Top cycling routes around Lake Annecy

Not much beats cycling around the Annecy region. Well, maybe eating freshly made nutella and banana crepes after cycling around Annecy. That might do it.

Annecy is an alpine town in southeastern France, 40km south of Geneva. It sits on what is rumoured to be the cleanest lake in France, although I was told this by my Airbnb host so maybe this was just a bit of marketing speak. Whether true or not, I can attest to the lake being absolutely stunning, and I didn’t see one cigarette butt floating in it.

We spent three nights in Annecy in June this year on our Nice to Milan cycling tour. The town is often referred to as the “Venice of the Alps”. Canals run through the beautiful old centre that is set a stone's throw from the lake. An impressive castle set high above the city shadows the old town, and you could easily while away an afternoon wandering the narrow streets, or chilling in the lovely park that flanks the water’s edge.

Annecy was our first proper rest stop on the trip and we planned to simply relax and catch up with a friend who lived in the area.

However when we arrived we realised what a fabulous area it is for cycling. The lake is 14km in length and high mountains rise up from it’s crystal clear shores. We’d just cycled down from Albertville after three big days in the Alps. Our legs were crying out for a rest, but it was hard to resist the call of the mountains.

If you are thinking about visiting the area with your bike, here are my top ride suggestions:

The Lakeside loop

Distance: 42 km

Elevation: 464 m

Difficulty: One croissant


We were pleased to find that a 42km flat cycle path circumnavigates the lake. Perfect for our weary legs. We caught up with a friend who lives in the area and she took us on a guided tour around the lake. The path was not particularly busy when we were there in June, however I can imagine it may be a different story in July/August when the Summer holidays are in full swing. It is a two way path dedicated to bikes that is mostly off the road, however there are a few spots where you do enter the road again, so be careful of traffic.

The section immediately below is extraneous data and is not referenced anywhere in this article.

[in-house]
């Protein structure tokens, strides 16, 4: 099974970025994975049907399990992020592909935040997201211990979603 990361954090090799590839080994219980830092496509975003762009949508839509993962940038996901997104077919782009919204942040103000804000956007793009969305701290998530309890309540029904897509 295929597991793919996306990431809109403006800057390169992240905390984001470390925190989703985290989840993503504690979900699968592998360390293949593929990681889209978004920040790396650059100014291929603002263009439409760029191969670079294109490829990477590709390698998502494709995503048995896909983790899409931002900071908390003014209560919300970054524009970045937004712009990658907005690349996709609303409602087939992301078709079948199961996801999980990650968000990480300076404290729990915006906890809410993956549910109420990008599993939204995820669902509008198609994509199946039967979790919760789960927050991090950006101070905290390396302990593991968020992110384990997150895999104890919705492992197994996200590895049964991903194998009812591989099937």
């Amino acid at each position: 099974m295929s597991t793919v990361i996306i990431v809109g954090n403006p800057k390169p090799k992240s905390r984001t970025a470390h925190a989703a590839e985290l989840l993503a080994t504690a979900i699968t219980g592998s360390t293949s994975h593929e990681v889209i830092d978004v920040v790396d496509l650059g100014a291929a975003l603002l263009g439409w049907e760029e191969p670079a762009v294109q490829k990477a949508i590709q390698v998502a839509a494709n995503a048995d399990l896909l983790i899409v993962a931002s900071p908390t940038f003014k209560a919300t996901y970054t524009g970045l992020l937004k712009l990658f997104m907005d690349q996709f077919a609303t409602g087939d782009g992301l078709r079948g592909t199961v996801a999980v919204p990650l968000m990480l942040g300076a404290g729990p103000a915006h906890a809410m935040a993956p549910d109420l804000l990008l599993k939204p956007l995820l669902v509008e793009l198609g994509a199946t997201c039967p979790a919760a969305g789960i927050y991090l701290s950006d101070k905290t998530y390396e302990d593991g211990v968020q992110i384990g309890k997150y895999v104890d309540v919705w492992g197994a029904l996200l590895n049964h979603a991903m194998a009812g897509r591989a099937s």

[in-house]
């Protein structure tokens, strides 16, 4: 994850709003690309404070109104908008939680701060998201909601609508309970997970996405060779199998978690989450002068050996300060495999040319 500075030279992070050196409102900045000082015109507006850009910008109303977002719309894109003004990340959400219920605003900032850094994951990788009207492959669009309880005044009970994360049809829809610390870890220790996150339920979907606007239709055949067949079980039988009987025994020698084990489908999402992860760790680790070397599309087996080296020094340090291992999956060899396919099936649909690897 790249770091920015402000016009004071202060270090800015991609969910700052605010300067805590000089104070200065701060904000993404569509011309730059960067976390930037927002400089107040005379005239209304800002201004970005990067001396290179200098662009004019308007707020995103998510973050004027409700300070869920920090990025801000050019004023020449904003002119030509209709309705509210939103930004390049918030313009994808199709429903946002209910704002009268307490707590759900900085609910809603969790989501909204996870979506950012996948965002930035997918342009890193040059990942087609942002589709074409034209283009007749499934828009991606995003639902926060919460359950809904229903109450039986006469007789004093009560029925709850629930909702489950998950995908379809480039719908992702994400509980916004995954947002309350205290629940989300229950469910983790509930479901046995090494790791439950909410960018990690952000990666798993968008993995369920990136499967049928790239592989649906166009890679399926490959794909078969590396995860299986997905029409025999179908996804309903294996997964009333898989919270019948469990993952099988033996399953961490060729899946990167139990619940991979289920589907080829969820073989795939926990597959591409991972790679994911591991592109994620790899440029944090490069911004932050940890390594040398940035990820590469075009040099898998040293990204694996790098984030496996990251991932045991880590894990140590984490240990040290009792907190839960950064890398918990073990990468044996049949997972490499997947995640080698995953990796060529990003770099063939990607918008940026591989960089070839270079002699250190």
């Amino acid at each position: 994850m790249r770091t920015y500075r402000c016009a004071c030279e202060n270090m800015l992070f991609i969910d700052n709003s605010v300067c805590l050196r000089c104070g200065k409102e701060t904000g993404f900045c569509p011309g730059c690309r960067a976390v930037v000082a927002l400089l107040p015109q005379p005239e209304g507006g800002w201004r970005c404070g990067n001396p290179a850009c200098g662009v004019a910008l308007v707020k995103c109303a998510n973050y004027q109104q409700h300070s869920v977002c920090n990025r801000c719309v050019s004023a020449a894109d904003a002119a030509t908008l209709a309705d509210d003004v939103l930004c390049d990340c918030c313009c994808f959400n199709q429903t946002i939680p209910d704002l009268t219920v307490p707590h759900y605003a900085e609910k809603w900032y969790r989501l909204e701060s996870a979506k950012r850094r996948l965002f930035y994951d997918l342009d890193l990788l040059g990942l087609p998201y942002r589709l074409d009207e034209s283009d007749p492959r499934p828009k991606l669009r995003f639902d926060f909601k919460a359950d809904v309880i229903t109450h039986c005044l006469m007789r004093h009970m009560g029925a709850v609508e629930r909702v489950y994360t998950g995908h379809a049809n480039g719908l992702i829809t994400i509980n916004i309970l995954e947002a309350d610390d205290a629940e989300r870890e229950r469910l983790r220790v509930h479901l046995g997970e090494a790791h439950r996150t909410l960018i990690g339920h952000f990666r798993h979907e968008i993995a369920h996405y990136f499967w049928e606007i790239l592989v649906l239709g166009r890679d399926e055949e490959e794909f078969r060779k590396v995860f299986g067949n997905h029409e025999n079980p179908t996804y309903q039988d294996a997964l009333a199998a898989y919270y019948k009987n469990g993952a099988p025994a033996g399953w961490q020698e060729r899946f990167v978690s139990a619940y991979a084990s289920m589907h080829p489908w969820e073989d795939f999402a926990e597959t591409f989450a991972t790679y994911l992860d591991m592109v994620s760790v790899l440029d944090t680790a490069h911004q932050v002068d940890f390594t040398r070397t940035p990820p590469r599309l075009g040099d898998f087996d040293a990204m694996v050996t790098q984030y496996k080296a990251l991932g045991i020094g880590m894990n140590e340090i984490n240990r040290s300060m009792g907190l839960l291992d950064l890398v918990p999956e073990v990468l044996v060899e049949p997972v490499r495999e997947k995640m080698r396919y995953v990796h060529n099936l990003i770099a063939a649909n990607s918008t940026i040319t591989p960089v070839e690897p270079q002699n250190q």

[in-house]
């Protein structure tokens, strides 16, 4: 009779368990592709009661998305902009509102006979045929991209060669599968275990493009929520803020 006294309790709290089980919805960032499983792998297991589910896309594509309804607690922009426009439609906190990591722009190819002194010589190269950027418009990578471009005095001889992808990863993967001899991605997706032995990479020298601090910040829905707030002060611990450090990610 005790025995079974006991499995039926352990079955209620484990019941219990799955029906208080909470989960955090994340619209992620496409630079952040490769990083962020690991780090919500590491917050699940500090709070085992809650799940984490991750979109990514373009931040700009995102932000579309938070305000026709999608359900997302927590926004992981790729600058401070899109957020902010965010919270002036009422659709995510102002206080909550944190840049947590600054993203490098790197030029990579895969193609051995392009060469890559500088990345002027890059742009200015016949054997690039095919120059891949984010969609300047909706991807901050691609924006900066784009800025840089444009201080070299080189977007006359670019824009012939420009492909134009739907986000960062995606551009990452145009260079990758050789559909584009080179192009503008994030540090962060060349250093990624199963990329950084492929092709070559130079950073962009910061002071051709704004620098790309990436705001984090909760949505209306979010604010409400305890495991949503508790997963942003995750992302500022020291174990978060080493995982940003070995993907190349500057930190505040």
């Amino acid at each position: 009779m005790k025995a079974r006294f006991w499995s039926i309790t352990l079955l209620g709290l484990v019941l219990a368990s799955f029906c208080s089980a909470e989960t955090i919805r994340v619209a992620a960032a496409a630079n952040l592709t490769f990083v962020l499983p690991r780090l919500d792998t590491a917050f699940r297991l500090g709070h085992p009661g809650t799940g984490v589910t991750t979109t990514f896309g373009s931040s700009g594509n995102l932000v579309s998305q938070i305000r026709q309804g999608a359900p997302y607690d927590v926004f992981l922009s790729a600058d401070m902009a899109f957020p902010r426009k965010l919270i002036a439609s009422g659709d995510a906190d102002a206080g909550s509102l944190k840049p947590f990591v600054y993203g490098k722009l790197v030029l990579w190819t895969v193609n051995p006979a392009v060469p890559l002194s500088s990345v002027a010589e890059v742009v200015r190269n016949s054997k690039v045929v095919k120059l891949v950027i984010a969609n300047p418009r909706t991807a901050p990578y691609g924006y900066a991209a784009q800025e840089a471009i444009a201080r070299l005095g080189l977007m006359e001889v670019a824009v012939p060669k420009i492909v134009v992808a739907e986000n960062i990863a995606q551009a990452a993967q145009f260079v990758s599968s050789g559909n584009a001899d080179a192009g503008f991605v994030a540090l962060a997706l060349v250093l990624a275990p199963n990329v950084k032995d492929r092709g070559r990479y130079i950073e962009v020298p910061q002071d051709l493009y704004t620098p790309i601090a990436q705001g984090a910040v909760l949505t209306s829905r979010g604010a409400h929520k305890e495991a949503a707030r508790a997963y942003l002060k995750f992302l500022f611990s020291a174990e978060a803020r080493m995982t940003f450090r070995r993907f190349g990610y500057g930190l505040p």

If you ride clockwise from the centre of Annecy (towards Talloires) you skip the one and only hill. Well, there is still one little bump but it’s not much compared to the Alps around you. If you go in this direction you get to fly down what would be a short climb if you’d chosen to ride anti-clockwise

We stopped in Talloires for a coffee as it’s right on the water and has a few good cafe options with lovely views.

One thing to watch for is eager cycling bunches who seem to use the path for their training rides (who knows why as there are more appropriate roads that don’t have so many tourists tootling around...but maybe none of them are flat…?) If you don’t single up and get out of the way quickly you will probably get cursed at.

We finished the ride at Wyn Restaurant for a steak and glass of rose. Bliss.

Lake to Lake: Annecy to Yvoire via the Valley Verte.

Distance: 95km (one way)

Elevation: 1,645m

Difficulty: Three croissants


If you want to try a longer ride, then I’d highly recommend cycling over to Yvoire via the Vallee Verte (Green Valley). We did this en route to Switzerland, but if time permits you could stay in Yvoire and cycle back to Annecy the next day, or if not do a round trip if your legs are up for it. Another option would be to ride back to Geneva and catch the train to Annecy.